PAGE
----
Yusaku Maezawa, a Japanese billionaire entrepreneur who founded the fashion label Zozo, will be the first private passenger to visit the moon as part of the SpaceX lunar mission.
The name was announced by SpaceX CEO Elon Musk at the company headquarters outside of Los Angeles on Monday.
— Yusaku Maezawa 前澤友作 (@yousuck2020) September 18, 2018
The 42-year-old Maezawa with a net worth of USD 2.9 billion is fond of collecting arts. He said that he will take six to eight artists to fly with him on a week-long trip in 2023.
This will include sculptors, painters, architects and film directors. According to him, when these artists will create art pieces after returning, that will “inspire the dreamer in all of us.”
While the billionaire will pay for his trip, the artists accompanying him would do so free of cost, Musk clarified.
Simultaneously with the announcement, a new website called “Dear Moon” has been launched for the lunar mission 2023. The website states that artists representing Earth will head for the Moon, the first group of non-astronauts touring the space.
They will travel in the Big Falcon Rocket (BFR), a huge launch vehicle designed to help people tour into deep space.
SpaceX has signed the world’s first private passenger to fly around the Moon aboard our BFR launch vehicle—an important step toward enabling access for everyday people who dream of traveling to space. Find out who’s flying and why on Monday, September 17. pic.twitter.com/64z4rygYhk
— SpaceX (@SpaceX) September 14, 2018
Musk had introduced the BFR, composed of a rocket and spaceship, in December 2017 with an aim to explore Mars. He also said that the company hopes to launch two cargo ships to the Red Planet in 2022.
In February 2018, SpaceX unveiled Falcon Heavy, the world’s most powerful operational launch vehicle carrying Elon Musk’s red 2008 Tesla Roadster. It lifted off from the same launch pad that had sent the crew of Apollo 11 to the moon in July 1969.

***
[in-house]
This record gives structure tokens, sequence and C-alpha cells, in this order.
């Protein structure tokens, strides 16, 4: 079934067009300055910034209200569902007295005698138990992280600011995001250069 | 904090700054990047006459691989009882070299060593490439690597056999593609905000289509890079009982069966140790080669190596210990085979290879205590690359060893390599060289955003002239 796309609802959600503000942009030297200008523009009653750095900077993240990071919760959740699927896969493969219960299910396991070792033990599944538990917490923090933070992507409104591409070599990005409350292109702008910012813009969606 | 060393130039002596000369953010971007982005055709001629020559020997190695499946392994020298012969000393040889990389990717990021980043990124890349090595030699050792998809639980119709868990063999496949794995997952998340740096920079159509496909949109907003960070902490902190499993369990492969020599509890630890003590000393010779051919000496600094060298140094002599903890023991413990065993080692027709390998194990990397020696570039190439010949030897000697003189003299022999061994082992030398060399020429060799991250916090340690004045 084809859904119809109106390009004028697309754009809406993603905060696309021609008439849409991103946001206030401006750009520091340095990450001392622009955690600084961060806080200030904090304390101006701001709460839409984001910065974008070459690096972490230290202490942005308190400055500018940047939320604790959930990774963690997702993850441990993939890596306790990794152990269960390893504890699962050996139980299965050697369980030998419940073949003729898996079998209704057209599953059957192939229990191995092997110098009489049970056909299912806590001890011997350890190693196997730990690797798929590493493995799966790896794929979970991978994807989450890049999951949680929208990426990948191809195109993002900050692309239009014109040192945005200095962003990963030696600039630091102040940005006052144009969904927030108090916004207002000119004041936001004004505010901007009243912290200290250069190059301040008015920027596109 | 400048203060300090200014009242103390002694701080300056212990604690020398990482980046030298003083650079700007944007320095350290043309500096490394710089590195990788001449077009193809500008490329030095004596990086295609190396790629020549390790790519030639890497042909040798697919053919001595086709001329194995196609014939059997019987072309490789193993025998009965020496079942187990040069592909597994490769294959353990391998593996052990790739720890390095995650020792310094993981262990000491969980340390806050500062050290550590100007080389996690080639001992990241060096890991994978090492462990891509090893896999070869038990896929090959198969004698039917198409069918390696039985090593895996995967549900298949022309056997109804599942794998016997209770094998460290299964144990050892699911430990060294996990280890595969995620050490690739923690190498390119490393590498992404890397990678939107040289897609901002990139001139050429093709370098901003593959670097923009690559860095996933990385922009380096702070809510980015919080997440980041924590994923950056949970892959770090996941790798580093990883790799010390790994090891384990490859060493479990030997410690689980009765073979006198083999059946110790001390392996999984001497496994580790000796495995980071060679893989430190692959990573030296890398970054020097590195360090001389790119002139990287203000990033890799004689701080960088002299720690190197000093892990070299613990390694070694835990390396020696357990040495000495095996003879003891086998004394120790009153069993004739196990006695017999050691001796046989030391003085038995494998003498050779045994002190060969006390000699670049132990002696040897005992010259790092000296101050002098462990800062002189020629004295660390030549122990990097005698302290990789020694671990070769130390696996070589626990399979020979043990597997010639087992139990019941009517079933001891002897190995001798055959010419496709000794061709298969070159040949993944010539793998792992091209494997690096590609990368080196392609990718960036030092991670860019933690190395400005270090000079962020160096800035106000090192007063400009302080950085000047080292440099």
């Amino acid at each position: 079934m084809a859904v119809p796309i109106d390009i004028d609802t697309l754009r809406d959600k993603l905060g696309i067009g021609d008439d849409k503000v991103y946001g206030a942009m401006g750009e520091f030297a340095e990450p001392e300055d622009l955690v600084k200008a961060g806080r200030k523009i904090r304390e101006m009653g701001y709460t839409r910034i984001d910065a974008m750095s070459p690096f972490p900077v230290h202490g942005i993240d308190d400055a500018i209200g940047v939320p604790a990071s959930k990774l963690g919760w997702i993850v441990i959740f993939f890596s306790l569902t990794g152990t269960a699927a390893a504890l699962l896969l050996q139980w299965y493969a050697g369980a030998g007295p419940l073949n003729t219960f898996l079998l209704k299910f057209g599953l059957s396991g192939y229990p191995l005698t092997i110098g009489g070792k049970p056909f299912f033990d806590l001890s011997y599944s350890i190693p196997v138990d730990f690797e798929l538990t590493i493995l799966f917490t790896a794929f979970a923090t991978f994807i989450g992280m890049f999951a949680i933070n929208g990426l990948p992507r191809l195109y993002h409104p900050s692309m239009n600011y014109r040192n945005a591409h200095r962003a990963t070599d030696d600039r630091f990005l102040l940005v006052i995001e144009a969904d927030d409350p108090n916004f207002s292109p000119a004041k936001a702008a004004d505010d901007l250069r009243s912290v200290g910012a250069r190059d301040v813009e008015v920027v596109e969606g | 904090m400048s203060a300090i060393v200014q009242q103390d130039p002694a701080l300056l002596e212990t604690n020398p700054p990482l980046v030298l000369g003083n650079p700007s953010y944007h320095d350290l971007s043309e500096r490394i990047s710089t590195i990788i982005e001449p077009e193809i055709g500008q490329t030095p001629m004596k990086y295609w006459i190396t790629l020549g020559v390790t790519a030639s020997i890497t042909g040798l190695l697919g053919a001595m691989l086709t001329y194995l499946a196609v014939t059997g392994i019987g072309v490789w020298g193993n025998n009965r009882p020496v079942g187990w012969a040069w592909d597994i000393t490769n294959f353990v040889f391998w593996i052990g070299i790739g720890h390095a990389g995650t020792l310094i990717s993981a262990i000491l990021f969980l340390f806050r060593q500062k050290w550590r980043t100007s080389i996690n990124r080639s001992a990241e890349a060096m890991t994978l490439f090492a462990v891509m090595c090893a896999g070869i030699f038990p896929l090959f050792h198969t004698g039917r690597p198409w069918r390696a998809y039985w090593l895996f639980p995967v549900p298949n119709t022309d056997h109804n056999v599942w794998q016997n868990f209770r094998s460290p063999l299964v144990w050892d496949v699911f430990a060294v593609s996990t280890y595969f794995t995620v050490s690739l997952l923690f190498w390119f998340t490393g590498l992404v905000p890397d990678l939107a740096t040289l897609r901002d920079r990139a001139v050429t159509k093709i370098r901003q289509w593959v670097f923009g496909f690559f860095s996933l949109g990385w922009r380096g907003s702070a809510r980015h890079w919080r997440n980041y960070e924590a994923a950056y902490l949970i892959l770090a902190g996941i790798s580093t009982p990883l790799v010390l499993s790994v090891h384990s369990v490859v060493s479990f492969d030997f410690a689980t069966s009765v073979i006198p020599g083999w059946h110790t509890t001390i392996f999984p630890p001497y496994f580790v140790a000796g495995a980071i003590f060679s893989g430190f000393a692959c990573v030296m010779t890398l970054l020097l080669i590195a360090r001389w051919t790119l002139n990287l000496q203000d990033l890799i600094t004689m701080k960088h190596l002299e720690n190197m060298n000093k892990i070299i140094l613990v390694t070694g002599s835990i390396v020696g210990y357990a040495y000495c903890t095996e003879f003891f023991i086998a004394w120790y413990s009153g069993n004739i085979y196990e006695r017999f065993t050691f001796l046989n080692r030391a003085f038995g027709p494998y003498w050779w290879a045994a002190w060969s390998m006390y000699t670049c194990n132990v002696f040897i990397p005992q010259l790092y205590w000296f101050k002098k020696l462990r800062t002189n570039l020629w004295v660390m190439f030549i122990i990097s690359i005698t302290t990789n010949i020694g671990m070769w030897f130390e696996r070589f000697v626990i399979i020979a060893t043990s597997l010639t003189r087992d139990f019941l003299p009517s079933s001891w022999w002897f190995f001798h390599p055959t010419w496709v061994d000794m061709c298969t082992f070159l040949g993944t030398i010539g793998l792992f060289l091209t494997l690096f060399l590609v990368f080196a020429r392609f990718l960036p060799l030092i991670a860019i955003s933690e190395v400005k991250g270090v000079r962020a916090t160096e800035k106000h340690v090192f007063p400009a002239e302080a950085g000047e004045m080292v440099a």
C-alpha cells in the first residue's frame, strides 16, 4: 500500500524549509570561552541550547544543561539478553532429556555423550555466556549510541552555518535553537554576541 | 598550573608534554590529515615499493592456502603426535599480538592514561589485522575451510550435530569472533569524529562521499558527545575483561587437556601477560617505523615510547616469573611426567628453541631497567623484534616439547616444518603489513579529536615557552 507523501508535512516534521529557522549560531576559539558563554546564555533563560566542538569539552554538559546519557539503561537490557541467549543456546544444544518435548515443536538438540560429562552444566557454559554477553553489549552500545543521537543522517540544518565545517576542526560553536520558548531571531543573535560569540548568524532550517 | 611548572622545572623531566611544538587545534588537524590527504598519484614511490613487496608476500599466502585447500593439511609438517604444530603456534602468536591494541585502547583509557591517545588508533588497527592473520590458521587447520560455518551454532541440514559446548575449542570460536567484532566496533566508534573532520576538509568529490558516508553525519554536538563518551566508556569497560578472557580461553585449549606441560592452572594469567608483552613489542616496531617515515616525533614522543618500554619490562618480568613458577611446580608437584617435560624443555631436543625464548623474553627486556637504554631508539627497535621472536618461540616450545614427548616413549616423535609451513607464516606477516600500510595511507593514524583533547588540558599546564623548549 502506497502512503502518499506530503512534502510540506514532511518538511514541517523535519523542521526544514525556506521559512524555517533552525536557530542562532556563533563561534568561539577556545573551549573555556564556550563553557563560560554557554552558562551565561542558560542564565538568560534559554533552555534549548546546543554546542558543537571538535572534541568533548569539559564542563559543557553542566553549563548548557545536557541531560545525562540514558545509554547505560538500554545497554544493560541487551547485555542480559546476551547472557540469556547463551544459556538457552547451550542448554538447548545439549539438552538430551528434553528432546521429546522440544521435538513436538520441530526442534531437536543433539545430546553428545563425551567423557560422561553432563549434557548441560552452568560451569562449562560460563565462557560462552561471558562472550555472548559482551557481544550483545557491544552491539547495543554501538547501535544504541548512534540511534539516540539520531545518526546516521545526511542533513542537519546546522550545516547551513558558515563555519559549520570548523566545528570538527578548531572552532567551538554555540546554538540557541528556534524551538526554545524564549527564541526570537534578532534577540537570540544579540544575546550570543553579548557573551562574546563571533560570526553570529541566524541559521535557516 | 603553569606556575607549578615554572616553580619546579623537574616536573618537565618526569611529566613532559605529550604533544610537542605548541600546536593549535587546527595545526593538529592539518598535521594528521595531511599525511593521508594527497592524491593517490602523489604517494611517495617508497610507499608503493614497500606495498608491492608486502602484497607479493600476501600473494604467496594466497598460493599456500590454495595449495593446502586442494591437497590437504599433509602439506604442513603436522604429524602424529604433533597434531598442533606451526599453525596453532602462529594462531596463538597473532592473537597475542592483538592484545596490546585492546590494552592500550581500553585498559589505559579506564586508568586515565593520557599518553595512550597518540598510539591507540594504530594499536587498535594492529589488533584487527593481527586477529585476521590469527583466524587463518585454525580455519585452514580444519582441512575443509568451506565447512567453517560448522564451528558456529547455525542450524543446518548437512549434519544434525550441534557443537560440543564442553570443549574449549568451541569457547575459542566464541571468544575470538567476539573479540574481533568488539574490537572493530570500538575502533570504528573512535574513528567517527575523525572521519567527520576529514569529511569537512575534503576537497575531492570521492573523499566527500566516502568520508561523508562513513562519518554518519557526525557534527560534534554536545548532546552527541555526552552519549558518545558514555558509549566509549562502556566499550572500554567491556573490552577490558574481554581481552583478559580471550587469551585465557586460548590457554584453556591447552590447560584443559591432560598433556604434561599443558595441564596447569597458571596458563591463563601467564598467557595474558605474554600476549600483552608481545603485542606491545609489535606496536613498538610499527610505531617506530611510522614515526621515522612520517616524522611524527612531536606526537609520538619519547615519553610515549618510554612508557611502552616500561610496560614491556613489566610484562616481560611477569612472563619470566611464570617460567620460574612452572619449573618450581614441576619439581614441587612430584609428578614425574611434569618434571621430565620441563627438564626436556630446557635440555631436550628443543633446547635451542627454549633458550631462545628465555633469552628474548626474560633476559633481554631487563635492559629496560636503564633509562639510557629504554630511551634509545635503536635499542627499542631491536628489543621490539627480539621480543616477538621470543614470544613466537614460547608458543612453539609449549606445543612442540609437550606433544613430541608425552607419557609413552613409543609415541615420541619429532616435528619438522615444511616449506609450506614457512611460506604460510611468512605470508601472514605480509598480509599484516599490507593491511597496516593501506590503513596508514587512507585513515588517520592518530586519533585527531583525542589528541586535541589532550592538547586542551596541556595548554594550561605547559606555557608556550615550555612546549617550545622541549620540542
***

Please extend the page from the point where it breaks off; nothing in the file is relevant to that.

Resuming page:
SpaceX will probably build 30 to 40 rocket cores for 300 missions over five years. Then the BFR takes over and Falcon retires. Goal of BFR is to enable anyone to move to Moon, Mars and eventually outer planets.
– Elon Musk
“One Small Step For Man, One Giant Leap For Mankind.”
American astronauts Neil Armstrong and Buzz Aldrin on Apollo 11 are the first men to step on the Moon in 1969. Since then, only 24 humans have toured to the Moon, the last being the 1972 Apollo 17 mission, when Eugene Cernan landed on the lunar surface.
With NASA working to construct a lunar gateway which would serve as a point to launch missions leading into deeper space like asteroids or Mars, US President Donald Trump has charted out plans for another visit to the Moon and, eventually to Mars.
ISRO’s Lunar Mission
India’s first lunar mission Chandrayaan-1 was launched in October 2008. It released the Moon Impact Probe, which hit the Moon’s south pole, making India the fourth country to leave a mark on the Moon after US, USSR and China. Chandrayaan-1 created history by confirming the presence of water ice on the Moon.
India’s second mission to the moon, Chandrayaan 2, is scheduled for a launch in January next year. This includes an Orbiter, Lander and Rover.
After reaching the 100 km lunar orbit, the Lander housing the Rover will separate from the Orbiter. The Lander will then land on the moon’s surface and deploy a six-wheeled Rover which will gather information about the moon.
India’s Space Tour
Sqn Ldr Rakesh Sharma had become the first Indian in space aboard the Soyuz T-11 in April 1984 as part of a joint Indo-USSR programme. It was on 3 April 1984 that Sqn Ldr Sharma created history by going on board a Soviet space station, conducting several experiments during a stay that lasted over seven days.
Kalpana Chawla (Indian-born) and Sunita Williams (Indian-origin) are among the women who have gone into space.
On the Independence Day this year, Prime Minister Narendra Modi announced India’s manned space mission, the Gaganyaan, by 2022 to mark the 75th year of the country’s Independence. ISRO will launch a human spaceflight mission on its own.